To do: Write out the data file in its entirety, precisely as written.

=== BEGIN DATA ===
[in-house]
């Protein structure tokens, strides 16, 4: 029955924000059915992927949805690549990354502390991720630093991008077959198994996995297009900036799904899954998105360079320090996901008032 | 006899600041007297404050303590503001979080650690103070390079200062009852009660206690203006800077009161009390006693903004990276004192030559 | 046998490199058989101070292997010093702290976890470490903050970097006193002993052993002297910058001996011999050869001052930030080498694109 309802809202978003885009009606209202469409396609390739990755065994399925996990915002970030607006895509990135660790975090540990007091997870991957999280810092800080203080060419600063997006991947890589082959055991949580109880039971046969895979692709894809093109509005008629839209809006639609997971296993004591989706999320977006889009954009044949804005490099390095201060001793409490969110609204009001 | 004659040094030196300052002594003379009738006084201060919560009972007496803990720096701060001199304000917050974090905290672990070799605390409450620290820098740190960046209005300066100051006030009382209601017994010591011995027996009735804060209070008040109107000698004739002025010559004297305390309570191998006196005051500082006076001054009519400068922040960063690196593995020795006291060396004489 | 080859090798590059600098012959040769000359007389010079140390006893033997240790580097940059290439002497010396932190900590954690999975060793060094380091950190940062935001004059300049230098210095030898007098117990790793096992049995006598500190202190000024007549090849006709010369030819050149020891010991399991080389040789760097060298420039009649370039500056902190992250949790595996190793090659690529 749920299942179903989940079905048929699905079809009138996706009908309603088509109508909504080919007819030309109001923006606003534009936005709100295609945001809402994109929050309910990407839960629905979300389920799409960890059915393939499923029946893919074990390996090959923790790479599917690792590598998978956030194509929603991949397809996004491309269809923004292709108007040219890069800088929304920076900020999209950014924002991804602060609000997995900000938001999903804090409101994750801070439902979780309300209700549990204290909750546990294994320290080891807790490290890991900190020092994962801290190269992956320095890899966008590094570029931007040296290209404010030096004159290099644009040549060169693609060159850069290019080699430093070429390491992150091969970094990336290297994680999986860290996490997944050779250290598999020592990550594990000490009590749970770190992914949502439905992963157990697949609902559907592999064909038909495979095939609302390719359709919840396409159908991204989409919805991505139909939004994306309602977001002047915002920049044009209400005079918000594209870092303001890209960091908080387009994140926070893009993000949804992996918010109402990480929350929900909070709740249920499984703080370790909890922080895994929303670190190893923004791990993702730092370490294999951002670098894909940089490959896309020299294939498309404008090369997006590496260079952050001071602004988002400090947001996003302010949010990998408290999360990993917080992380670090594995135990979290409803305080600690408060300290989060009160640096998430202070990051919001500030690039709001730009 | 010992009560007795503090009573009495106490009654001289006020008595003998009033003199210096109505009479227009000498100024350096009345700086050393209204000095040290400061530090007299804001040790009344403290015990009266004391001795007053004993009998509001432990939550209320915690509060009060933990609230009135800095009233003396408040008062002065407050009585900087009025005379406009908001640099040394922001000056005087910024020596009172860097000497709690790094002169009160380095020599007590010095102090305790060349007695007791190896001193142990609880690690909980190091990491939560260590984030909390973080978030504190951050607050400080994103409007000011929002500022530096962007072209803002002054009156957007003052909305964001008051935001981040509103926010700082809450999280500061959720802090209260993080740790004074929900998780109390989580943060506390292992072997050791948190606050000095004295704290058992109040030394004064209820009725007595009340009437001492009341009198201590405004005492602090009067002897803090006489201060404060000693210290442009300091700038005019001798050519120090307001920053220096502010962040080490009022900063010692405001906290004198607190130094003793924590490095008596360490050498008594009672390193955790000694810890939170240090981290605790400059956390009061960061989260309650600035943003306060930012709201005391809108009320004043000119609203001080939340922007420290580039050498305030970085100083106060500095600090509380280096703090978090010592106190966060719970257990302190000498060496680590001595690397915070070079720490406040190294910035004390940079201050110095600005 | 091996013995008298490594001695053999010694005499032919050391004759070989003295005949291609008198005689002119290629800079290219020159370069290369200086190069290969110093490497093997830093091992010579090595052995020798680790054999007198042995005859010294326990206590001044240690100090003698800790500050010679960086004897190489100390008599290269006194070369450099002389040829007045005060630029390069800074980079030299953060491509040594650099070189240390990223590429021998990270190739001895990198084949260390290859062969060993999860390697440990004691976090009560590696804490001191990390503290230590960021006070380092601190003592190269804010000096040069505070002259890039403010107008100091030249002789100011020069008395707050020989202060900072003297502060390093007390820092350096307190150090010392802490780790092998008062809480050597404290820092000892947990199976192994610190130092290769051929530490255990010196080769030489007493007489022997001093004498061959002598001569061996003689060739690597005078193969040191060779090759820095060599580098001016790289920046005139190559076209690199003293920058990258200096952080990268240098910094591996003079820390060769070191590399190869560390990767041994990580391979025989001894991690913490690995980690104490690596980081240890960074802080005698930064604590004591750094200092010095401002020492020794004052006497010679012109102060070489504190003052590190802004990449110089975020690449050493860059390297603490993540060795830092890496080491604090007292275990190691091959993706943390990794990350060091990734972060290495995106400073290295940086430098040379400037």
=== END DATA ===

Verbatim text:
[in-house]
């Protein structure tokens, strides 16, 4: 029955924000059915992927949805690549990354502390991720630093991008077959198994996995297009900036799904899954998105360079320090996901008032 | 006899600041007297404050303590503001979080650690103070390079200062009852009660206690203006800077009161009390006693903004990276004192030559 | 046998490199058989101070292997010093702290976890470490903050970097006193002993052993002297910058001996011999050869001052930030080498694109 309802809202978003885009009606209202469409396609390739990755065994399925996990915002970030607006895509990135660790975090540990007091997870991957999280810092800080203080060419600063997006991947890589082959055991949580109880039971046969895979692709894809093109509005008629839209809006639609997971296993004591989706999320977006889009954009044949804005490099390095201060001793409490969110609204009001 | 004659040094030196300052002594003379009738006084201060919560009972007496803990720096701060001199304000917050974090905290672990070799605390409450620290820098740190960046209005300066100051006030009382209601017994010591011995027996009735804060209070008040109107000698004739002025010559004297305390309570191998006196005051500082006076001054009519400068922040960063690196593995020795006291060396004489 | 080859090798590059600098012959040769000359007389010079140390006893033997240790580097940059290439002497010396932190900590954690999975060793060094380091950190940062935001004059300049230098210095030898007098117990790793096992049995006598500190202190000024007549090849006709010369030819050149020891010991399991080389040789760097060298420039009649370039500056902190992250949790595996190793090659690529 749920299942179903989940079905048929699905079809009138996706009908309603088509109508909504080919007819030309109001923006606003534009936005709100295609945001809402994109929050309910990407839960629905979300389920799409960890059915393939499923029946893919074990390996090959923790790479599917690792590598998978956030194509929603991949397809996004491309269809923004292709108007040219890069800088929304920076900020999209950014924002991804602060609000997995900000938001999903804090409101994750801070439902979780309300209700549990204290909750546990294994320290080891807790490290890991900190020092994962801290190269992956320095890899966008590094570029931007040296290209404010030096004159290099644009040549060169693609060159850069290019080699430093070429390491992150091969970094990336290297994680999986860290996490997944050779250290598999020592990550594990000490009590749970770190992914949502439905992963157990697949609902559907592999064909038909495979095939609302390719359709919840396409159908991204989409919805991505139909939004994306309602977001002047915002920049044009209400005079918000594209870092303001890209960091908080387009994140926070893009993000949804992996918010109402990480929350929900909070709740249920499984703080370790909890922080895994929303670190190893923004791990993702730092370490294999951002670098894909940089490959896309020299294939498309404008090369997006590496260079952050001071602004988002400090947001996003302010949010990998408290999360990993917080992380670090594995135990979290409803305080600690408060300290989060009160640096998430202070990051919001500030690039709001730009 | 010992009560007795503090009573009495106490009654001289006020008595003998009033003199210096109505009479227009000498100024350096009345700086050393209204000095040290400061530090007299804001040790009344403290015990009266004391001795007053004993009998509001432990939550209320915690509060009060933990609230009135800095009233003396408040008062002065407050009585900087009025005379406009908001640099040394922001000056005087910024020596009172860097000497709690790094002169009160380095020599007590010095102090305790060349007695007791190896001193142990609880690690909980190091990491939560260590984030909390973080978030504190951050607050400080994103409007000011929002500022530096962007072209803002002054009156957007003052909305964001008051935001981040509103926010700082809450999280500061959720802090209260993080740790004074929900998780109390989580943060506390292992072997050791948190606050000095004295704290058992109040030394004064209820009725007595009340009437001492009341009198201590405004005492602090009067002897803090006489201060404060000693210290442009300091700038005019001798050519120090307001920053220096502010962040080490009022900063010692405001906290004198607190130094003793924590490095008596360490050498008594009672390193955790000694810890939170240090981290605790400059956390009061960061989260309650600035943003306060930012709201005391809108009320004043000119609203001080939340922007420290580039050498305030970085100083106060500095600090509380280096703090978090010592106190966060719970257990302190000498060496680590001595690397915070070079720490406040190294910035004390940079201050110095600005 | 091996013995008298490594001695053999010694005499032919050391004759070989003295005949291609008198005689002119290629800079290219020159370069290369200086190069290969110093490497093997830093091992010579090595052995020798680790054999007198042995005859010294326990206590001044240690100090003698800790500050010679960086004897190489100390008599290269006194070369450099002389040829007045005060630029390069800074980079030299953060491509040594650099070189240390990223590429021998990270190739001895990198084949260390290859062969060993999860390697440990004691976090009560590696804490001191990390503290230590960021006070380092601190003592190269804010000096040069505070002259890039403010107008100091030249002789100011020069008395707050020989202060900072003297502060390093007390820092350096307190150090010392802490780790092998008062809480050597404290820092000892947990199976192994610190130092290769051929530490255990010196080769030489007493007489022997001093004498061959002598001569061996003689060739690597005078193969040191060779090759820095060599580098001016790289920046005139190559076209690199003293920058990258200096952080990268240098910094591996003079820390060769070191590399190869560390990767041994990580391979025989001894991690913490690995980690104490690596980081240890960074802080005698930064604590004591750094200092010095401002020492020794004052006497010679012109102060070489504190003052590190802004990449110089975020690449050493860059390297603490993540060795830092890496080491604090007292275990190691091959993706943390990794990350060091990734972060290495995106400073290295940086430098040379400037």